tue 16/01/2018

CD: Björk - Vulnicura | reviews, news & interviews

CD: Björk - Vulnicura

CD: Björk - Vulnicura

The queen of alt-pop is courageously wrought rather than radical

A belief in music's healing power is the driving force of Vulnicura

“How will I sing us out of this sorrow?" Björk wails over jagged cello arpeggios, six songs into her string quartet-led break-up album Vulnicura. Though heartbreak may be the theme most often stewed and chewed up by singer-songwriters, optimism - a belief in music's healing power - is the driving force of this nine-track record.

Though we might wish Björk cried iridescent neon tears, the album's emotions are familiar enough to imagine her your snotty chapped-cheeked self. Albeit psychologically twisted by an accompaniment of legato strings that collide erratically with squelching beats. "Lionsong" opens with an a cappella trio of panning vowels - "maybe he will come out of this loving me" - reminiscent in some ways of Imogen Heap's "Hide and Seek". It shows that the numerous alt-pop singers who echo Björk's legacy have caught up with her this time, when issues of the heart - rather than innovation - are the core of the compositions.

"History of Touches" is the last hopefully nostalgic track for a while. Lines like "Every single fuck we had together/Is in a wondrous time lapse” float amidst jabbing synth chords. The song flutters out into digital pops and the tone darkens as the video diary structure descends into grunge.  On "Black Lake" a drooping Purcell-esque minor march grumbles beneath images of pulsating wounds, apocalypse and drowning. In "Family" Björk shakes the image of a broken family in the face of her lover (composer and father of her child, Matthew Barney) over a collage of sounds like fabric ripping away from a wall. And as the wonky organ riff in "Notget" trails off, a whispered cry of "deaaaaaath" fades away into silence like the final tail of reverb on heavy metal vocals.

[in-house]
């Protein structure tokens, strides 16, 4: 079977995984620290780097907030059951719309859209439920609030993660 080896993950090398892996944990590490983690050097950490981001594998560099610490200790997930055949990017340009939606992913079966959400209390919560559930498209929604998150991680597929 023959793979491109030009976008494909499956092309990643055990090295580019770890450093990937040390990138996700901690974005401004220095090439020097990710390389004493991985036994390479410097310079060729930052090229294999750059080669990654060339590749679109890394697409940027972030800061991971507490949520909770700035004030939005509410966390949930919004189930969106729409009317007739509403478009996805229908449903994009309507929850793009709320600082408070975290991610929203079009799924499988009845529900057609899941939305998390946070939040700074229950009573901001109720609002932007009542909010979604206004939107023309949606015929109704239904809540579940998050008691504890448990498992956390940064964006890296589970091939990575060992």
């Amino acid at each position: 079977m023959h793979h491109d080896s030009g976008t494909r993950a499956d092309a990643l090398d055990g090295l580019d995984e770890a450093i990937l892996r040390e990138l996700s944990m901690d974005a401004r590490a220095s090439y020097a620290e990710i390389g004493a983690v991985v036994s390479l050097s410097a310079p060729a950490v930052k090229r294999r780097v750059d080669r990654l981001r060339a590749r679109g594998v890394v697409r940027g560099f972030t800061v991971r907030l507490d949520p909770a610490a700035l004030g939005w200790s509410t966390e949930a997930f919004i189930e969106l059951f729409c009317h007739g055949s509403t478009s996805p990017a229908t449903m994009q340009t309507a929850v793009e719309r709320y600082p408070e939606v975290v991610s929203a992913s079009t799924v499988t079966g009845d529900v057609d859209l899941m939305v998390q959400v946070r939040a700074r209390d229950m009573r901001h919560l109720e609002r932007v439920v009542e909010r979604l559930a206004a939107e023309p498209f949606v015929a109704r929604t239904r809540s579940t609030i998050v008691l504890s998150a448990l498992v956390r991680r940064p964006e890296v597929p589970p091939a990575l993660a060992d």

Despite the influence of Chilean electro producer Arca, there’s a deliberate evasion of entrancing beats for the majority of the album. The mind stays focused instead on the Keatsian "glut thy sorrow" lyrics, but is never dragged under by melancholy, even when Anthony Hegarty joins on backing vocals. Instead their duet, moving in octaves, sounds as hopeful as a young teenager’s fantasy. Vulnicura is not Björk at her most radical, but will surely become a cherished aide to many in moments of emotional collapse.

Overleaf: Watch the video for "Lionsong"

Though we might wish Björk cried iridescent neon tears, the album's emotions are familiar enough to imagine her your snotty chapped-cheeked self

rating

Editor Rating: 
3
Average: 3 (1 vote)

Share this article

Add comment

Subscribe to theartsdesk.com

Thank you for continuing to read our work on theartsdesk.com. For unlimited access to every article in its entirety, including our archive of more than 10,000 pieces, we're asking for £3.95 per month or £30 per year. We feel it's a very good deal, and hope you do too.

To take an annual subscription now simply click here.

And if you're looking for that extra gift for a friend or family member, why not treat them to a theartsdesk.com gift subscription?

newsletter

Get a weekly digest of our critical highlights in your inbox each Thursday!

Simply enter your email address in the box below

View previous newsletters